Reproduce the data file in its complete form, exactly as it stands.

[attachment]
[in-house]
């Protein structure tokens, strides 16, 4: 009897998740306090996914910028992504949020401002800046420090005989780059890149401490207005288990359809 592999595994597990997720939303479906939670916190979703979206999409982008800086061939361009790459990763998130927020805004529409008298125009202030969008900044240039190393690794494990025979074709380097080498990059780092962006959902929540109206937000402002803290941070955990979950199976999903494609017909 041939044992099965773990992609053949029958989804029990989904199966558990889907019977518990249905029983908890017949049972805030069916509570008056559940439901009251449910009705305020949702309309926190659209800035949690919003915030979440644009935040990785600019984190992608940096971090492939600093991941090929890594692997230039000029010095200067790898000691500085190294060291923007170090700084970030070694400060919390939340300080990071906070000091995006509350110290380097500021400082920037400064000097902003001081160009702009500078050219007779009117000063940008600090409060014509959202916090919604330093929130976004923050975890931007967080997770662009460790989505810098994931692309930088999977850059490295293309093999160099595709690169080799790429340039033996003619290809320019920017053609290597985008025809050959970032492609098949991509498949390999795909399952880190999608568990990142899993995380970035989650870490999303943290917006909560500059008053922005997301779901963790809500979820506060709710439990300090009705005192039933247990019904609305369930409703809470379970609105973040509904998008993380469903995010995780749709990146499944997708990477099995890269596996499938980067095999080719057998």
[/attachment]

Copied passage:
[in-house]
């Protein structure tokens, strides 16, 4: 009897998740306090996914910028992504949020401002800046420090005989780059890149401490207005288990359809 592999595994597990997720939303479906939670916190979703979206999409982008800086061939361009790459990763998130927020805004529409008298125009202030969008900044240039190393690794494990025979074709380097080498990059780092962006959902929540109206937000402002803290941070955990979950199976999903494609017909 041939044992099965773990992609053949029958989804029990989904199966558990889907019977518990249905029983908890017949049972805030069916509570008056559940439901009251449910009705305020949702309309926190659209800035949690919003915030979440644009935040990785600019984190992608940096971090492939600093991941090929890594692997230039000029010095200067790898000691500085190294060291923007170090700084970030070694400060919390939340300080990071906070000091995006509350110290380097500021400082920037400064000097902003001081160009702009500078050219007779009117000063940008600090409060014509959202916090919604330093929130976004923050975890931007967080997770662009460790989505810098994931692309930088999977850059490295293309093999160099595709690169080799790429340039033996003619290809320019920017053609290597985008025809050959970032492609098949991509498949390999795909399952880190999608568990990142899993995380970035989650870490999303943290917006909560500059008053922005997301779901963790809500979820506060709710439990300090009705005192039933247990019904609305369930409703809470379970609105973040509904998008993380469903995010995780749709990146499944997708990477099995890269596996499938980067095999080719057998």